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What Michael Bay Gets Right

The Transformers auteur may be Hollywood’s least subtle director, but there is a method to the madness.

Photo: Andrew Cooper / Paramount Pictures

Michael Bay’s latest opus, Transformers 4: Age of Extinction, opened to less-than-mixed reviews this week. We admit that the director film geeks love to hate can sometimes leave things like plot and character development on the cutting room floor, but even Hollywood’s most award-encumbered directors could learn something from the king of explosion's agile shooting. Here’s what he always does right.
 

Opening Sequences That Help Viewers Suspend Disbelief


The Rock, Michael Bay’s 1996 masterpiece, transformed him from a household name to a billboard headliner – and for good reason. The Nicolas Cage vehicle gets off to a quick start: A U.S. Marine played by Ed Harris pays respect to his deceased wife while foreboding war noises play in the background. It’s as mysterious as the dream sequence at the beginning of The Island and the unexplained raid at the start of the first Transformers movie. Bay sets a tone without providing much information. He makes it clear right from the get-go that he’s in control and we’re along for the ride.
 

Quick Cuts That Make the Action More Action-y


In 2003, Michael Bay set out to prove his kinetic genius with an aggressively edited shootout. During the climactic battle near the end of Bad Boys 2, the camera rotates 360 degrees around Will Smith and Martin Lawrence then shows just about every other angle imaginable. The technique is effective and confusing. We’re running through the battle like an extra in Pearl Harbor. Disorientation - in Bay's hands - is an artform.


Casting Beautiful Women Who Look Great in Slo-Mo


Every man who was a teenager in the aughts will always remember Megan Fox’s final appearance in the Transformers franchise. Her character - who may or may not have had a name or a back story - looked absolutely amazing running through the desert with Shia LeBeouf. There’s no Shia in the new Transformers movie, but Nicola Peltz can run with the best of them. Michael Bay likes his action fast and his women slow. We don't know why it works, but we like it.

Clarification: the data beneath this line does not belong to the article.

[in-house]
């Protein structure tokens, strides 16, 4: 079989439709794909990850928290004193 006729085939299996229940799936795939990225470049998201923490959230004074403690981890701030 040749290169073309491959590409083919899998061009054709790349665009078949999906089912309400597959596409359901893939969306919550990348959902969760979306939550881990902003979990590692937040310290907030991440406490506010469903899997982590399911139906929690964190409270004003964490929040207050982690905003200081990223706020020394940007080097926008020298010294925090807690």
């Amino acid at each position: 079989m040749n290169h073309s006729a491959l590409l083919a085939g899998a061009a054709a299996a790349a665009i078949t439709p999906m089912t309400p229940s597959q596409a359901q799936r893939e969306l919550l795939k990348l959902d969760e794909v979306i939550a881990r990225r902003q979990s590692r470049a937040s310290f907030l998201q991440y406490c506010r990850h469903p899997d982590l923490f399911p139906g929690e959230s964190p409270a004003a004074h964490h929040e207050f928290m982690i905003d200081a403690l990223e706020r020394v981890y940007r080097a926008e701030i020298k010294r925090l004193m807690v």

Clearly Defining the Stakes so the Audience Cares


Armageddon may not hold up particularly well, but it’s impossible not to get emotionally involved when Bruce Willis, pre-Gigli Ben Affleck, and Billy Bob Thornton blast off into space to save the world and die. Bay masterfully scores the scene with Aerosmith’s “I Don’t Want to Miss a Thing.” It’s not exactly subtle filmmaking, but you don't have to be subtle when you know how to hit the power chords. We don’t want to miss a damn thing.


3D Effects That Make the Glasses Worth It


Bay is one of the few directors who can be trusted with the most frequently abused modern filmmaking technology. Sitting through a Transformers film with 3D glasses on is like being on a roller coaster, but it doesn’t leave you sick or dizzy. There is, quite simply, not better way to experience Bumblebee’s total annihilation of Shockwave than by watching hunks of metal fly past your face. How else could a filmmaker hope to capture the subtle majesty of alien robot on alien robot combat?  

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